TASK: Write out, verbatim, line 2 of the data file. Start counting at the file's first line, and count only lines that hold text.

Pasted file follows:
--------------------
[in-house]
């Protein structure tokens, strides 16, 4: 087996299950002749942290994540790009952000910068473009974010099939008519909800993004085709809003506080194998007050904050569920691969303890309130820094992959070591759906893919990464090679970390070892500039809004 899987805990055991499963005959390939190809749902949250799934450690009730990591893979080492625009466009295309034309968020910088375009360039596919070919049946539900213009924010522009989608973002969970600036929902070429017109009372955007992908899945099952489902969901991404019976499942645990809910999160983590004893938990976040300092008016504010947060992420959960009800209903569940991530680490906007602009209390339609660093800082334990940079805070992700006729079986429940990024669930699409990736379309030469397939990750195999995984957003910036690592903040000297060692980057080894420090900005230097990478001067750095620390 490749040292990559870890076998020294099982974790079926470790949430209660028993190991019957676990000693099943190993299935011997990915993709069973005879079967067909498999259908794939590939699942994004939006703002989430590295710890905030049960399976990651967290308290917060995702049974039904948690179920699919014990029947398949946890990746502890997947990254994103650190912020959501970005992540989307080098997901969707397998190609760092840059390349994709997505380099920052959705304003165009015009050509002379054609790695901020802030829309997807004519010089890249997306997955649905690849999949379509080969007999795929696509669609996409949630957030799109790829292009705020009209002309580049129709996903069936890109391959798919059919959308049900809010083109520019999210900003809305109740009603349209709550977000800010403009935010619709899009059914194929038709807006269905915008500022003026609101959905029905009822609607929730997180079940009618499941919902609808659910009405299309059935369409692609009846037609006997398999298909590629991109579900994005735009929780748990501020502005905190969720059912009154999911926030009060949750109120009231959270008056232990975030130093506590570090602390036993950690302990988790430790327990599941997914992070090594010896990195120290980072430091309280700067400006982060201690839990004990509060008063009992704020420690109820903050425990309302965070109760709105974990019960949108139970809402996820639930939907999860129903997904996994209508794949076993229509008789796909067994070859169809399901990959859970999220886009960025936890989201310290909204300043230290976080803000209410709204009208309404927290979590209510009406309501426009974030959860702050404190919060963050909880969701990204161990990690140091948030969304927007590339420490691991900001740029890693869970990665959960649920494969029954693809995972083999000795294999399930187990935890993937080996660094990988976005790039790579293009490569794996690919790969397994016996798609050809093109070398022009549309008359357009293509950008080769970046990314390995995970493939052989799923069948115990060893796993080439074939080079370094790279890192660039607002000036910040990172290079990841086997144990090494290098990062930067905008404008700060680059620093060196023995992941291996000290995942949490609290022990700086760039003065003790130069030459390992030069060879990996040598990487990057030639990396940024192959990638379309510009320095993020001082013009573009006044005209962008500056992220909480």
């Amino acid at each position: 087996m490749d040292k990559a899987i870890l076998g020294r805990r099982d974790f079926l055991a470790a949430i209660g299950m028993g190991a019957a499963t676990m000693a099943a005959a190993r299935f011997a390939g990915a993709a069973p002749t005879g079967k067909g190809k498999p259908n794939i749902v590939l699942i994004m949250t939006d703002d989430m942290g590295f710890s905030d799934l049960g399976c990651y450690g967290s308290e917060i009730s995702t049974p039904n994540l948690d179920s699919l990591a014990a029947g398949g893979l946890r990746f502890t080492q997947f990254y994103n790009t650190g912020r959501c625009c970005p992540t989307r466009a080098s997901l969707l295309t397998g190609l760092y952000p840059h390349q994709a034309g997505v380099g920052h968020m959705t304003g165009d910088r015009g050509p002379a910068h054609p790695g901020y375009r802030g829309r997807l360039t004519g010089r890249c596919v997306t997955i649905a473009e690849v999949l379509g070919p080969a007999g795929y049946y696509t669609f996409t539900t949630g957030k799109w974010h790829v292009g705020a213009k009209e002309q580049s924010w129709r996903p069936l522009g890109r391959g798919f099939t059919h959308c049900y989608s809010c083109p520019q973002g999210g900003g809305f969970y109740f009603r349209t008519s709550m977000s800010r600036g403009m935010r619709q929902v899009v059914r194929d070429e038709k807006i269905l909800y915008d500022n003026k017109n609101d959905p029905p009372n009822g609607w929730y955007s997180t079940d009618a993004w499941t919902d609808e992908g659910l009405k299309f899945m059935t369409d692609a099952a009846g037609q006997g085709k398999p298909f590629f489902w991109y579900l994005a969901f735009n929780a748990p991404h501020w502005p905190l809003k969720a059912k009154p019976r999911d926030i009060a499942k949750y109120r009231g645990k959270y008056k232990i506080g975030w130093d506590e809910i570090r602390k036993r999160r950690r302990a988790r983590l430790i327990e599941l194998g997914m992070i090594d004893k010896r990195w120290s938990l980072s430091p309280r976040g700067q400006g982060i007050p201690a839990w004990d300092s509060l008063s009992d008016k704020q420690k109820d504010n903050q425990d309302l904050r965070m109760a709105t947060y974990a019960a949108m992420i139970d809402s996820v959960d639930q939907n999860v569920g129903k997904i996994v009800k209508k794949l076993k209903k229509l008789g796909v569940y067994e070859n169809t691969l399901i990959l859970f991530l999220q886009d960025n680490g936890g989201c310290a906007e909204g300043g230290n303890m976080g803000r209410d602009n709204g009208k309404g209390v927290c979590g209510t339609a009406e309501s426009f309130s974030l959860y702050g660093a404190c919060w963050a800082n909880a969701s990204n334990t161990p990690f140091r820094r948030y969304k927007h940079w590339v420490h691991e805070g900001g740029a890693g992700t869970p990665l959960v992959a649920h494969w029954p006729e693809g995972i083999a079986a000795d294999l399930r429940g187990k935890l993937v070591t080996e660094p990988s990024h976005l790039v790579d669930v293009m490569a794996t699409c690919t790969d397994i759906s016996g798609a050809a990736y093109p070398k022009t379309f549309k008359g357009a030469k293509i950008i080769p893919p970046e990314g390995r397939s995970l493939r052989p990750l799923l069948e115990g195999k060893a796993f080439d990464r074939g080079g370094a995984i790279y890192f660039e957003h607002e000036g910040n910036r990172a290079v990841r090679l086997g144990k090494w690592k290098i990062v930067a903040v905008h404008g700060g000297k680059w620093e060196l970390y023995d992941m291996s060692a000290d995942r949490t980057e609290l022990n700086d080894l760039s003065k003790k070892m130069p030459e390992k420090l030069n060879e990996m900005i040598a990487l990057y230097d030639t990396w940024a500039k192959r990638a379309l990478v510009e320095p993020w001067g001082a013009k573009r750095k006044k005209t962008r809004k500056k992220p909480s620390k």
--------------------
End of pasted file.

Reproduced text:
């Protein structure tokens, strides 16, 4: 087996299950002749942290994540790009952000910068473009974010099939008519909800993004085709809003506080194998007050904050569920691969303890309130820094992959070591759906893919990464090679970390070892500039809004 899987805990055991499963005959390939190809749902949250799934450690009730990591893979080492625009466009295309034309968020910088375009360039596919070919049946539900213009924010522009989608973002969970600036929902070429017109009372955007992908899945099952489902969901991404019976499942645990809910999160983590004893938990976040300092008016504010947060992420959960009800209903569940991530680490906007602009209390339609660093800082334990940079805070992700006729079986429940990024669930699409990736379309030469397939990750195999995984957003910036690592903040000297060692980057080894420090900005230097990478001067750095620390 490749040292990559870890076998020294099982974790079926470790949430209660028993190991019957676990000693099943190993299935011997990915993709069973005879079967067909498999259908794939590939699942994004939006703002989430590295710890905030049960399976990651967290308290917060995702049974039904948690179920699919014990029947398949946890990746502890997947990254994103650190912020959501970005992540989307080098997901969707397998190609760092840059390349994709997505380099920052959705304003165009015009050509002379054609790695901020802030829309997807004519010089890249997306997955649905690849999949379509080969007999795929696509669609996409949630957030799109790829292009705020009209002309580049129709996903069936890109391959798919059919959308049900809010083109520019999210900003809305109740009603349209709550977000800010403009935010619709899009059914194929038709807006269905915008500022003026609101959905029905009822609607929730997180079940009618499941919902609808659910009405299309059935369409692609009846037609006997398999298909590629991109579900994005735009929780748990501020502005905190969720059912009154999911926030009060949750109120009231959270008056232990975030130093506590570090602390036993950690302990988790430790327990599941997914992070090594010896990195120290980072430091309280700067400006982060201690839990004990509060008063009992704020420690109820903050425990309302965070109760709105974990019960949108139970809402996820639930939907999860129903997904996994209508794949076993229509008789796909067994070859169809399901990959859970999220886009960025936890989201310290909204300043230290976080803000209410709204009208309404927290979590209510009406309501426009974030959860702050404190919060963050909880969701990204161990990690140091948030969304927007590339420490691991900001740029890693869970990665959960649920494969029954693809995972083999000795294999399930187990935890993937080996660094990988976005790039790579293009490569794996690919790969397994016996798609050809093109070398022009549309008359357009293509950008080769970046990314390995995970493939052989799923069948115990060893796993080439074939080079370094790279890192660039607002000036910040990172290079990841086997144990090494290098990062930067905008404008700060680059620093060196023995992941291996000290995942949490609290022990700086760039003065003790130069030459390992030069060879990996040598990487990057030639990396940024192959990638379309510009320095993020001082013009573009006044005209962008500056992220909480």